The voice behind McGruff the Crime Dog
WESTMINSTER WEST — If you learned about stranger danger, what to do when you witness a theft and how to say no to drugs — all from a cartoon dog — you're not alone.
McGruff the crime dog has been "taking a bite out of crime" for over 30 years. His creator and portrayer, however, hung up his trench coat for good.
John "Jack" Keil, the voice of McGruff, died peacefully at home in Westminster West on Aug. 25. He was 94.
His son, Nick Keil, who also lives in Westminster West, reflected on who his father was and what he contributed to the world.
Jack Keil was a World War II veteran. He was always an entertainer, Nick said.
Jack went to New York City looking to become an actor.
Instead he wound up at an advertising agency, responsible for creating slogans and ads for Toyota and Life Savers. He helped come up with the "cuckoo for Cocoa Puffs" slogan. In 1977, the National Crime Prevention Association approached Jack about an ad campaign that would create awareness about crime.
Jack took a cue from the Smokey the Bear campaign by creating an animal mascot. It was only natural that Jack would become the voice of McGruff.
"Keil's life is a long-running performance," noted a 1988 Smithsonian feature on him.
Nick agrees. "The world was his stage," he said. That, he said, was the theme during Jack's memorial service. His love of entertainment and his wackiness.
Nick saw a different side to his father, though; the side that was, "wise," and a side that could be stern, almost like McGruff himself. And beyond the glitter and glam of Jack's ever persisting character, Nick said, was a deep passion for social justice, a need to give back, a love of hard work and strong self assurance.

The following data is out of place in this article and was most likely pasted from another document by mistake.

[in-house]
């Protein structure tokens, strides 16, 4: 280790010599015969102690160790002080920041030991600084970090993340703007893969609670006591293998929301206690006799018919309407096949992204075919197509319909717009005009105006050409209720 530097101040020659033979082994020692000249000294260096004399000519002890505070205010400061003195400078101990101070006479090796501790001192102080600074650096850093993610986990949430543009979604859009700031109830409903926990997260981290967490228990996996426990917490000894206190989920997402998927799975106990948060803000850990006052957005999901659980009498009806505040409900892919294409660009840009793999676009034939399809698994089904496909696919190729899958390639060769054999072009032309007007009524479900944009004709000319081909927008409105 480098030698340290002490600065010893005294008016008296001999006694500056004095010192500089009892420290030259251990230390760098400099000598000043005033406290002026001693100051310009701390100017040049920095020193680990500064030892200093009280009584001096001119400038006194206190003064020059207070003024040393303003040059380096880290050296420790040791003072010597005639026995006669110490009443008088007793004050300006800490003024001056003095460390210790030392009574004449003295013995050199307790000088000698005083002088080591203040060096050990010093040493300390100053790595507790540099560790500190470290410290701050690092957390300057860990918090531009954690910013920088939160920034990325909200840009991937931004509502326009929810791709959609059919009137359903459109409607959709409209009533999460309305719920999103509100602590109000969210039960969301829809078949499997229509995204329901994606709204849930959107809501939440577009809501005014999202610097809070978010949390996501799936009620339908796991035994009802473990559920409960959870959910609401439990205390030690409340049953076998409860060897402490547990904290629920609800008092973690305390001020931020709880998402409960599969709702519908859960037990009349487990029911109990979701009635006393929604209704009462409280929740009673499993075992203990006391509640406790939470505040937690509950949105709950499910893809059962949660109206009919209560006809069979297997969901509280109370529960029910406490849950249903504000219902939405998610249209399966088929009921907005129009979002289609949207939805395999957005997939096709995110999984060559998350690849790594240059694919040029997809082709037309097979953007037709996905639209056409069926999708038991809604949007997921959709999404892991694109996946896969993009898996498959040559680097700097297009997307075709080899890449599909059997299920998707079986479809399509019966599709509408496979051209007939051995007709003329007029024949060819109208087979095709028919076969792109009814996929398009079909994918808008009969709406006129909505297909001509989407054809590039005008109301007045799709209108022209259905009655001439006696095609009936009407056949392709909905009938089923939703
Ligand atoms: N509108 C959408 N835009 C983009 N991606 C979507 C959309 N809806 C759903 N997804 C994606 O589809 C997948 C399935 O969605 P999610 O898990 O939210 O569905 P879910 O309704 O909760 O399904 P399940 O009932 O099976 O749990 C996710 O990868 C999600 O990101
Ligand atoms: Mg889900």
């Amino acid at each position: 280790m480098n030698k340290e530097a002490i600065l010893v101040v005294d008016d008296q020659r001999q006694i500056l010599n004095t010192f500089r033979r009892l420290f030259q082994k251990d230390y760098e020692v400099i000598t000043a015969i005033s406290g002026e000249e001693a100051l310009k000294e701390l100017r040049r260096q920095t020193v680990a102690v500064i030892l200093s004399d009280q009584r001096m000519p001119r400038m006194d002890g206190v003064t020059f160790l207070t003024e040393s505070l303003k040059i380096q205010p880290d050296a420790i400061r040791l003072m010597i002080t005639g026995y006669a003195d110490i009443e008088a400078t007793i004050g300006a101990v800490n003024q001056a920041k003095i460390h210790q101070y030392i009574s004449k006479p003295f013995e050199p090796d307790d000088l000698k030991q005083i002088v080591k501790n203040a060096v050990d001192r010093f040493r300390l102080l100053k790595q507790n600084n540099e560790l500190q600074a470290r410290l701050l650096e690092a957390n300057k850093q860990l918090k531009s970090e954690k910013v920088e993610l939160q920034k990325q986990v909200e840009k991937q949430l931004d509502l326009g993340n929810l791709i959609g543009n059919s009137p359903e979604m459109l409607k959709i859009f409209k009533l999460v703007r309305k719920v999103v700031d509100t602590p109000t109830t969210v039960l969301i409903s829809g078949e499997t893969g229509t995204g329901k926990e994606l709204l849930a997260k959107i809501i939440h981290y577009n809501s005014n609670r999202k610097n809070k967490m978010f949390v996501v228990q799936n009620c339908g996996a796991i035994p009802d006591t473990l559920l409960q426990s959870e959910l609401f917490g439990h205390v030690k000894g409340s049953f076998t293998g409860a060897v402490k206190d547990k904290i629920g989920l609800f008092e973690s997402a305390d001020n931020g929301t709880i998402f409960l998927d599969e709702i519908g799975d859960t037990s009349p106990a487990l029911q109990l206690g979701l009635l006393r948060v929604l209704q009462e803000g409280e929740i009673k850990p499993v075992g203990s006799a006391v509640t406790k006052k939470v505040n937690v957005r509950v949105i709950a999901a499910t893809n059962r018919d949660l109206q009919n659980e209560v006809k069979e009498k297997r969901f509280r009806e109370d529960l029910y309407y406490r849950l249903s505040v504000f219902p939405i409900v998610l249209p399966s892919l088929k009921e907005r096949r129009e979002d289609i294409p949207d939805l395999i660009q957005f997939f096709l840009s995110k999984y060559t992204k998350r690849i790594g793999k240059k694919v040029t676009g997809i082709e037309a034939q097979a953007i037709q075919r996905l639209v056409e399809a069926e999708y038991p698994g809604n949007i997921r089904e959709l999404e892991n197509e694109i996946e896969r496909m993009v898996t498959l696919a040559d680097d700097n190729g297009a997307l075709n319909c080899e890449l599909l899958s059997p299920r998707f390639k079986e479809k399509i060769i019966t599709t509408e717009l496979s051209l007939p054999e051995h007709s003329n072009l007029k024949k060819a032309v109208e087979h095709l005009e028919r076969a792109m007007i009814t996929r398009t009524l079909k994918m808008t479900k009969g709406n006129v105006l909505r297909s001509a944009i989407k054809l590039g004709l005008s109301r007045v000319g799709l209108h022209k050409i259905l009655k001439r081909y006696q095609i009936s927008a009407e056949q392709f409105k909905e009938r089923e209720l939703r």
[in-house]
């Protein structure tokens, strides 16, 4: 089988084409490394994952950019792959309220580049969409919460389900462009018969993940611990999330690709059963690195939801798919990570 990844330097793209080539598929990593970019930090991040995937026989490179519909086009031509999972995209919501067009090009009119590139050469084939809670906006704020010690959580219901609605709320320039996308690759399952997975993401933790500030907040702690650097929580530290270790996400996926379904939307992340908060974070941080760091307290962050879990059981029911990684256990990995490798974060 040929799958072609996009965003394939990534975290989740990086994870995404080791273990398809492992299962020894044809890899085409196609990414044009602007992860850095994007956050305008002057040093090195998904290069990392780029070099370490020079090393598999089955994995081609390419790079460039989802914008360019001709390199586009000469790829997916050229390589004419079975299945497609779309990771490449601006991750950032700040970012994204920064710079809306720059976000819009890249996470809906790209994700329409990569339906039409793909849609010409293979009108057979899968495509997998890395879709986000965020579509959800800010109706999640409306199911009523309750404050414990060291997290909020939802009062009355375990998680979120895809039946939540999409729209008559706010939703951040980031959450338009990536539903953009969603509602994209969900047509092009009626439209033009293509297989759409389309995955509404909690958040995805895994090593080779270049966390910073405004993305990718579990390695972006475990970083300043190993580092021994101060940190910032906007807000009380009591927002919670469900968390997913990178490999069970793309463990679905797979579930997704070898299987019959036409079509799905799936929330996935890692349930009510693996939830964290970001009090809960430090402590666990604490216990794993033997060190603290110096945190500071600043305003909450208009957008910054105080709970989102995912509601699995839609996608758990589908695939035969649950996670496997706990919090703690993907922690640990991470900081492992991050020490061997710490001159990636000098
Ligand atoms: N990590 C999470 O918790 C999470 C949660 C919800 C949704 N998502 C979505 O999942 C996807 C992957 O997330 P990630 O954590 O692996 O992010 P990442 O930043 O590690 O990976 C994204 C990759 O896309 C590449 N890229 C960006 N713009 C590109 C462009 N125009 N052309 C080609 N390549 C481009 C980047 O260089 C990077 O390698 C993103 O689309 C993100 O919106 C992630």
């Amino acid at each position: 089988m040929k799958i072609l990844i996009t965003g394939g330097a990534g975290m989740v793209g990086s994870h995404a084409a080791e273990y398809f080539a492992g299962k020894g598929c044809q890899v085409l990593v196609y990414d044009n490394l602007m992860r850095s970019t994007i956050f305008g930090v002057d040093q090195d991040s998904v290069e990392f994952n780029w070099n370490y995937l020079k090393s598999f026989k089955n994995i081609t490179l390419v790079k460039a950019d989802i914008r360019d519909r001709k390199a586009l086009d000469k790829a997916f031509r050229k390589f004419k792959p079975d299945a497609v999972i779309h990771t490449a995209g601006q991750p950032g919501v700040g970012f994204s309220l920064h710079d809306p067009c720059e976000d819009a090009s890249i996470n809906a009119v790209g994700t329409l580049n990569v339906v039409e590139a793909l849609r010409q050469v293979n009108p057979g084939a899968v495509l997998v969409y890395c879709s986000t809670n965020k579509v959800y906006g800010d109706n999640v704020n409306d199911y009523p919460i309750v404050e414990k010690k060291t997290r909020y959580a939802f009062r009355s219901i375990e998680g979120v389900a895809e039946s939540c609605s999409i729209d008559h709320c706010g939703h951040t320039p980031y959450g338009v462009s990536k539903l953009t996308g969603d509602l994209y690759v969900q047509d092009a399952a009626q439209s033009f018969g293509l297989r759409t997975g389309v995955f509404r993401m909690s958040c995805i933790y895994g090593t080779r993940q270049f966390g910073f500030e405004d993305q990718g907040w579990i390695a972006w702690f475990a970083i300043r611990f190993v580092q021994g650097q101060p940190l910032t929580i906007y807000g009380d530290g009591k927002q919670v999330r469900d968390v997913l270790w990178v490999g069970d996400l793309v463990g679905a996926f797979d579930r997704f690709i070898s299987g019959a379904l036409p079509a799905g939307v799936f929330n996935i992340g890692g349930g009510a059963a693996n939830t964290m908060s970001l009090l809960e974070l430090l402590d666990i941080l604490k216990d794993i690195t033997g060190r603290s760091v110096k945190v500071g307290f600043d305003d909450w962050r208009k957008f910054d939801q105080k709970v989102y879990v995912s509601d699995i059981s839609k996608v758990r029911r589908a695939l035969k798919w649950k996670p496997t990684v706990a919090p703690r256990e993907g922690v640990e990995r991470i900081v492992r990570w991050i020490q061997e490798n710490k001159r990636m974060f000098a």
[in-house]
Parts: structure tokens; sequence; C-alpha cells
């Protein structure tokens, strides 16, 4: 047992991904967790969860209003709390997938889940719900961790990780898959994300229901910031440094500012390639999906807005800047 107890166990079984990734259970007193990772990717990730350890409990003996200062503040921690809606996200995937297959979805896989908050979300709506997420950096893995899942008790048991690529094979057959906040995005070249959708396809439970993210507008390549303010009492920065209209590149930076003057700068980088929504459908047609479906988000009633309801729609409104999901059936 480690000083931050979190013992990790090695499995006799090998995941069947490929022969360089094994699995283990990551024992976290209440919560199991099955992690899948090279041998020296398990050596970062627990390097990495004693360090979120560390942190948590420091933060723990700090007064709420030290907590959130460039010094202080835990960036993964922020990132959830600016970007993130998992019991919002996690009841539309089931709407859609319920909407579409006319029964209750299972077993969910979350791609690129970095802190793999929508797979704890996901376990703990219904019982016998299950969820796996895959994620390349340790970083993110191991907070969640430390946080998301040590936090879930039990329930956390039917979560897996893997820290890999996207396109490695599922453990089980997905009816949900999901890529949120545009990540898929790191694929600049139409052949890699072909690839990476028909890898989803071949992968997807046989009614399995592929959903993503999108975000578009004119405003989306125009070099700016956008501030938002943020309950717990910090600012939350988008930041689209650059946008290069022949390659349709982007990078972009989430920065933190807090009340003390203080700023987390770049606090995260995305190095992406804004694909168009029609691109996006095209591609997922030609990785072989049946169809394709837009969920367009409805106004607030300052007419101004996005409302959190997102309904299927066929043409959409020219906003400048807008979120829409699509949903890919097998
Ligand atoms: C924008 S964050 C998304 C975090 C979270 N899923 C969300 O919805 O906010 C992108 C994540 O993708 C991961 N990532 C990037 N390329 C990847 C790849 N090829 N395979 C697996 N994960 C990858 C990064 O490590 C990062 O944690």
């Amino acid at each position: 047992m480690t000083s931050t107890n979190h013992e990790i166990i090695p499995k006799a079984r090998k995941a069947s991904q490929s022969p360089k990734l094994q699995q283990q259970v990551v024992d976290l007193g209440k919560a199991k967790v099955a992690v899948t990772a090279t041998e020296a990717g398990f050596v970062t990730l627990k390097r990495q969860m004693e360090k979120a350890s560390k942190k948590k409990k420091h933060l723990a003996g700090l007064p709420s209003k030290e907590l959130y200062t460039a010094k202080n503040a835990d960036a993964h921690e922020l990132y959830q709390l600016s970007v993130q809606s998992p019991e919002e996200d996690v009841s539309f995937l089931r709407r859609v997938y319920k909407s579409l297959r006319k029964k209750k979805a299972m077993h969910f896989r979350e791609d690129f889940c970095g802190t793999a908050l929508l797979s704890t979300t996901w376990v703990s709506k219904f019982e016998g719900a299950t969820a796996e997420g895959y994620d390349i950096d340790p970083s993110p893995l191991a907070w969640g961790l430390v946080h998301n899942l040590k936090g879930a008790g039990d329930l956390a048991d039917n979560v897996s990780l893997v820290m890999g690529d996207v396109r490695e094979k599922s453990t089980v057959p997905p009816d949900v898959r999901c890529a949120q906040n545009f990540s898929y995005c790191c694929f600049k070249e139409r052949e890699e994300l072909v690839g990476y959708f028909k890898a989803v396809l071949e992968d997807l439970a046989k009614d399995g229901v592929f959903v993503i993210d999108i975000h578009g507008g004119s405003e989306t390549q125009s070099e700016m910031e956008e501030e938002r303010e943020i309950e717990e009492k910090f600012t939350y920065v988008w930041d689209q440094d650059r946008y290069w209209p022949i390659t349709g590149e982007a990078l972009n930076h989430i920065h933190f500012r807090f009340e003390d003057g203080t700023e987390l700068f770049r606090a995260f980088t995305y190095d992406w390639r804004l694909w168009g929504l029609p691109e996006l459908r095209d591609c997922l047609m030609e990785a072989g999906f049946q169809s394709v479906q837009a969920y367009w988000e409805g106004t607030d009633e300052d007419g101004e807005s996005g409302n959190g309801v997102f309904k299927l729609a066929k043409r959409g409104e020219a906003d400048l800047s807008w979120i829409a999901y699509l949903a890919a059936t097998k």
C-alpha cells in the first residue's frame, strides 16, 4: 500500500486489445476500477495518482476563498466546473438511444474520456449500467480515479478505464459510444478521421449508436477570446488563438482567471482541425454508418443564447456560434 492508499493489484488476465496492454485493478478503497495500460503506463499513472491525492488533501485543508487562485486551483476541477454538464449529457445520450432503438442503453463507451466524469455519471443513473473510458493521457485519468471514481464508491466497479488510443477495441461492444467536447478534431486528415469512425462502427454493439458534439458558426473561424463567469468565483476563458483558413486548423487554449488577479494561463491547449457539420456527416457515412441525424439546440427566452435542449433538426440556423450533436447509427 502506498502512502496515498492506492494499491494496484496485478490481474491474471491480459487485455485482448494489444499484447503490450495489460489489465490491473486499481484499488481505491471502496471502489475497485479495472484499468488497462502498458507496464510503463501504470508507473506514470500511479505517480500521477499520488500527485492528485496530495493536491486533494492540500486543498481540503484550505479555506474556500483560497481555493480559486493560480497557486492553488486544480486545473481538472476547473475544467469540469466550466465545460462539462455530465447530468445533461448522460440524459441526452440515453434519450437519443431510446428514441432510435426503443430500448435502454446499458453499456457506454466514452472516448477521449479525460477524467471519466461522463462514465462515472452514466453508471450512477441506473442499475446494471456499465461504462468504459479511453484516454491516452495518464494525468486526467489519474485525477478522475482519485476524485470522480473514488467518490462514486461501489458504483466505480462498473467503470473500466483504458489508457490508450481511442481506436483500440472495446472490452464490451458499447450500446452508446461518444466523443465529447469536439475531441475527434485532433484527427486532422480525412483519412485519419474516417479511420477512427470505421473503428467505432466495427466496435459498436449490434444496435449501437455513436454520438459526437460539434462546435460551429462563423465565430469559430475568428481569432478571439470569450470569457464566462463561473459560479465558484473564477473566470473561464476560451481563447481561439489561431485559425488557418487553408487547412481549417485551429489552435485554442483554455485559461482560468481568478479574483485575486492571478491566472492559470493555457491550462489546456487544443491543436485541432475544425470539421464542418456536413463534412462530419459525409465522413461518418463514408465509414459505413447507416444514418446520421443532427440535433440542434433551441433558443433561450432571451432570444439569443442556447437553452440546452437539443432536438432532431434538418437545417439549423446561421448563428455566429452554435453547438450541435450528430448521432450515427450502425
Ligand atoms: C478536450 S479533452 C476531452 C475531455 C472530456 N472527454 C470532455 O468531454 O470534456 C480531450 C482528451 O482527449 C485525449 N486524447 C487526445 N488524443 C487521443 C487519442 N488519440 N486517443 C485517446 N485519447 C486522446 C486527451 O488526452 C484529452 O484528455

Jack had a second home in Westminster West but he and his wife Barbra were, "creatures of New York City," Nick said. At 21, Nick was already living in Vermont when his parents decided to move there full time.
Nick said his father was something of a local celebrity, having performed at Main Street Arts in Saxtons River a number of times.
The McGruff voice was a variation of Jack's real voice, maybe a little gruffer.
"He was not shy about using that voice," Nick said.
When his father was sick and in Brattleboro Memorial Hospital, leading up to his death, he'd surprise the nurses with his McGruff voice. He also kept a yellow legal pad notebook full of lists of things he could converse about. One list was just about things that made him angry.
Jack didn't slow down in his old age. Nick said people would come up to him and ask why they would see his father out running every morning even though he looked like he might fall over. Nick said the family had to practically drag Jack off of his tractor (he loved haying), and up until three years ago he was still playing tennis.
When he started losing his eyesight, he still insisted on reading his copies of the New York Times and the Brattleboro Reformer using a magnifying glass; even if he could just read the headlines, he wanted to be informed.
"What do I say about him that people don't already know?" Nick asked. Jack was an open person. Nick said that in recent years his father had been appalled by the political climate of the U.S. by the "swing towards fascism." Nick had suggested that Jack use his fame towards promoting his beliefs. But Jack thought McGruff shouldn't be used for his personal agenda.
Jack also loved to sing. He sang in the Butterfly Swing Band. He wrote two books about creativity, "How to Zig in a Zagging World," and "The Creative Mystique: How to Manage it Nurture it and Make it Pay."
Nick remembers his father taking him to see the World War II bomber planes flying. "This low rumble came from the horizon and this very large, very slow plane comes rumbling in," said Nick, adding that his father turned to him and said, "That was the sound we'd hear after we landed and you'd be counting the planes that came back to see who made it back and who didn't."
At Jack's memorial service, Nick said, people spent time remembering how full Jack's life was — his time spent traveling, creting an anti-drug campaign with Drew Barrymore, or when he sat in his underwear next to TV-host Dick Cavett. Later, an animation of McGruff would be superimposed onto him.
Nick showed off a picture of his father with Dick Cavett.
"He seemed very at ease sitting with Dick Cavett in his underwear," he said.
Harmony Birch can be reached at 802-254-2311, ext.153. Or you can follow her @birchharmony.
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